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All Come to Look for America
on September 14, 2011
In an irony of chance, America's "Back Pages" CD of cover songs was issued and, within a month, former founding member Dan Peek passed away at the age of 60. Founding members Dewey Bunnell and Gerry Beckley have been recording and touring as a duo since the late 70's, even having some singles without Peek and maintaining the trademark harmonies. Still, for those nostalgic for the trio harmonies of "Horse With No Name" or "Sister Golden Hair," this CD is a reminder of a past that can not be revisited.
That said, "Back Pages" stands alone nicely as a covers/tribute type of album, as Bunnell and Beckely chose to go to Nashville and used selected studio perfectionists and special guests to make this into the kind of lite-folk-pop they've always specialized in. Time has coarsened the still recognizable harmonies, and producer Fred Mollin frame the duo with perfect backing. The selections are both typical (Paul Simon, Brian Wilson, Dylan) to surprising (Gin Blossoms, New Radicals). Fountains of Wayne's Adam Schlesinger (who co-produced America's last album in 2007) gave them FoW's "Road Song" before issuing on his own album, and America actually sound better with it. Dewey and Gerry take the archness from the FoW version and actually sound sincere when they sweetly chirp "between stops at Cracker Barrel, and 40 movies with Will Farrell..." while dropping a sly nod to "Sister Golden Hair" in the process.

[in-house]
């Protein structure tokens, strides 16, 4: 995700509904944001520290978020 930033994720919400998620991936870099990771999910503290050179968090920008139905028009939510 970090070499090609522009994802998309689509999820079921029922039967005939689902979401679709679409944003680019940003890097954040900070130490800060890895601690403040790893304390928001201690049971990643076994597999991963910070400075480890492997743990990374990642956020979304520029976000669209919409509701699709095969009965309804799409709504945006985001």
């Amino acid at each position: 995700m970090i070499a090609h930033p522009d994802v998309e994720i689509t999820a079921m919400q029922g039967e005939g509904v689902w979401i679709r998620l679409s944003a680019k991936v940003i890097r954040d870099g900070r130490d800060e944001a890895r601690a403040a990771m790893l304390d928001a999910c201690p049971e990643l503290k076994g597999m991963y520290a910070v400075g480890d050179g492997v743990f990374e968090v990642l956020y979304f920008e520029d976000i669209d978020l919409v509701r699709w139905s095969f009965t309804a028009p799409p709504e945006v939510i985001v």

Which is the key to how much you'll enjoy "Back Pages." America are still a sweet confection that has gained a nostalgic burnish as time has passed. On covers like "Caroline, No," which was Brian Wilson's 'old before his time' moment of lost innocence, they pull the song into the future for which it was written. Same for Dylan's "My Back Pages," which closes the CD with the immortal lyric "I was so much older then, I'm younger then than now." When Dylan and The Byrds sang these words, they were rebelling. Sung by a pair of men that were likely taken by the original's force, America sound both understanding of their years and aware of the present. With the loss of Dan Peek, the enjoyable "Back Pages" becomes a memento of past glories and firm statement of present potentials.